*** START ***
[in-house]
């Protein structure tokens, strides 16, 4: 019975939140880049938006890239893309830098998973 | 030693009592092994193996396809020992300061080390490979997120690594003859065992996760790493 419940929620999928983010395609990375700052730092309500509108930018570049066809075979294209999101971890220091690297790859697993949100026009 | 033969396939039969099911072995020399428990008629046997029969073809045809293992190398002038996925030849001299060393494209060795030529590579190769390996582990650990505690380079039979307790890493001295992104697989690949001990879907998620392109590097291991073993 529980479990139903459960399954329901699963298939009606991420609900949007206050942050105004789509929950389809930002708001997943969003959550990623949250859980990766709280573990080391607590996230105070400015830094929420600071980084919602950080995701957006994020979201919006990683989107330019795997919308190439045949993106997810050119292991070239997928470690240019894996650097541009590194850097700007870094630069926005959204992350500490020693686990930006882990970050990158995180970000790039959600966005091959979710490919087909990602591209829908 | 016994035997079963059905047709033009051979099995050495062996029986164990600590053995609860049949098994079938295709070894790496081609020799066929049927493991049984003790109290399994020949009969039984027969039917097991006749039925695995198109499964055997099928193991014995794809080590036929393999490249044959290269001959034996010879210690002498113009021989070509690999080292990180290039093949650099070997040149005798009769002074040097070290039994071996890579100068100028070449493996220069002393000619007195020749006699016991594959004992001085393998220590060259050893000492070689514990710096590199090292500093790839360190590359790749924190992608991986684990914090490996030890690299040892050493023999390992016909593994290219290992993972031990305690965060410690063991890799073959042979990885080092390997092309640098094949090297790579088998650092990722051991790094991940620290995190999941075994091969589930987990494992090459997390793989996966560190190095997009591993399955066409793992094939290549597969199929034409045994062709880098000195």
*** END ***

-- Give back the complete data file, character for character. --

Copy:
[in-house]
């Protein structure tokens, strides 16, 4: 019975939140880049938006890239893309830098998973 | 030693009592092994193996396809020992300061080390490979997120690594003859065992996760790493 419940929620999928983010395609990375700052730092309500509108930018570049066809075979294209999101971890220091690297790859697993949100026009 | 033969396939039969099911072995020399428990008629046997029969073809045809293992190398002038996925030849001299060393494209060795030529590579190769390996582990650990505690380079039979307790890493001295992104697989690949001990879907998620392109590097291991073993 529980479990139903459960399954329901699963298939009606991420609900949007206050942050105004789509929950389809930002708001997943969003959550990623949250859980990766709280573990080391607590996230105070400015830094929420600071980084919602950080995701957006994020979201919006990683989107330019795997919308190439045949993106997810050119292991070239997928470690240019894996650097541009590194850097700007870094630069926005959204992350500490020693686990930006882990970050990158995180970000790039959600966005091959979710490919087909990602591209829908 | 016994035997079963059905047709033009051979099995050495062996029986164990600590053995609860049949098994079938295709070894790496081609020799066929049927493991049984003790109290399994020949009969039984027969039917097991006749039925695995198109499964055997099928193991014995794809080590036929393999490249044959290269001959034996010879210690002498113009021989070509690999080292990180290039093949650099070997040149005798009769002074040097070290039994071996890579100068100028070449493996220069002393000619007195020749006699016991594959004992001085393998220590060259050893000492070689514990710096590199090292500093790839360190590359790749924190992608991986684990914090490996030890690299040892050493023999390992016909593994290219290992993972031990305690965060410690063991890799073959042979990885080092390997092309640098094949090297790579088998650092990722051991790094991940620290995190999941075994091969589930987990494992090459997390793989996966560190190095997009591993399955066409793992094939290549597969199929034409045994062709880098000195």